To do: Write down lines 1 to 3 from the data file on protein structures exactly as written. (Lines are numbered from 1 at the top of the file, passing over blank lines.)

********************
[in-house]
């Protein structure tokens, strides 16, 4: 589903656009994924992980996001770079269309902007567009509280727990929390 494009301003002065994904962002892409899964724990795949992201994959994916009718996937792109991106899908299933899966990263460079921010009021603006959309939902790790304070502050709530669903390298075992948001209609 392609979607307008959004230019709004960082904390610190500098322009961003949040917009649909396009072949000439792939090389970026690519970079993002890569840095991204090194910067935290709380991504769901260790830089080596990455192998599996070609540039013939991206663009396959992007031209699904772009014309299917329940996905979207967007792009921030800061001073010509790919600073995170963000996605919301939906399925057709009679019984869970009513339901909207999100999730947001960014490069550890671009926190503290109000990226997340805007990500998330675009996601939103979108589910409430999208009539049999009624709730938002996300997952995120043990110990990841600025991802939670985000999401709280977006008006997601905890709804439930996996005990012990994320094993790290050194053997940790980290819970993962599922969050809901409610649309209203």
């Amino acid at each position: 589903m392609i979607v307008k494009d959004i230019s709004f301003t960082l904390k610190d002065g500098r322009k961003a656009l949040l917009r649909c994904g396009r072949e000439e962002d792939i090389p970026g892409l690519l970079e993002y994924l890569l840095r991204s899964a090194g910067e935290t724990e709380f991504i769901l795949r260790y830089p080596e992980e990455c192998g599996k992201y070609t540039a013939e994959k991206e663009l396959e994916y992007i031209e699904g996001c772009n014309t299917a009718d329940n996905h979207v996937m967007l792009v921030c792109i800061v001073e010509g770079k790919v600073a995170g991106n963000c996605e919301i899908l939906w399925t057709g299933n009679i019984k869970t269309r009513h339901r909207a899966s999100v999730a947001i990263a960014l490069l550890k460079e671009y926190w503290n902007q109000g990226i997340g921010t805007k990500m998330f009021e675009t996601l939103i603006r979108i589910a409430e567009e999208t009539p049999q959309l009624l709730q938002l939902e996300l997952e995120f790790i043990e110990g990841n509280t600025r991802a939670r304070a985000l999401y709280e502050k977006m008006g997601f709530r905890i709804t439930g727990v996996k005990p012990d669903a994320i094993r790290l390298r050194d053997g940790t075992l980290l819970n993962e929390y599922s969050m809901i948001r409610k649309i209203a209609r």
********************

[in-house]
């Protein structure tokens, strides 16, 4: 589903656009994924992980996001770079269309902007567009509280727990929390 494009301003002065994904962002892409899964724990795949992201994959994916009718996937792109991106899908299933899966990263460079921010009021603006959309939902790790304070502050709530669903390298075992948001209609 392609979607307008959004230019709004960082904390610190500098322009961003949040917009649909396009072949000439792939090389970026690519970079993002890569840095991204090194910067935290709380991504769901260790830089080596990455192998599996070609540039013939991206663009396959992007031209699904772009014309299917329940996905979207967007792009921030800061001073010509790919600073995170963000996605919301939906399925057709009679019984869970009513339901909207999100999730947001960014490069550890671009926190503290109000990226997340805007990500998330675009996601939103979108589910409430999208009539049999009624709730938002996300997952995120043990110990990841600025991802939670985000999401709280977006008006997601905890709804439930996996005990012990994320094993790290050194053997940790980290819970993962599922969050809901409610649309209203």
């Amino acid at each position: 589903m392609i979607v307008k494009d959004i230019s709004f301003t960082l904390k610190d002065g500098r322009k961003a656009l949040l917009r649909c994904g396009r072949e000439e962002d792939i090389p970026g892409l690519l970079e993002y994924l890569l840095r991204s899964a090194g910067e935290t724990e709380f991504i769901l795949r260790y830089p080596e992980e990455c192998g599996k992201y070609t540039a013939e994959k991206e663009l396959e994916y992007i031209e699904g996001c772009n014309t299917a009718d329940n996905h979207v996937m967007l792009v921030c792109i800061v001073e010509g770079k790919v600073a995170g991106n963000c996605e919301i899908l939906w399925t057709g299933n009679i019984k869970t269309r009513h339901r909207a899966s999100v999730a947001i990263a960014l490069l550890k460079e671009y926190w503290n902007q109000g990226i997340g921010t805007k990500m998330f009021e675009t996601l939103i603006r979108i589910a409430e567009e999208t009539p049999q959309l009624l709730q938002l939902e996300l997952e995120f790790i043990e110990g990841n509280t600025r991802a939670r304070a985000l999401y709280e502050k977006m008006g997601f709530r905890i709804t439930g727990v996996k005990p012990d669903a994320i094993r790290l390298r050194d053997g940790t075992l980290l819970n993962e929390y599922s969050m809901i948001r409610k649309i209203a209609r």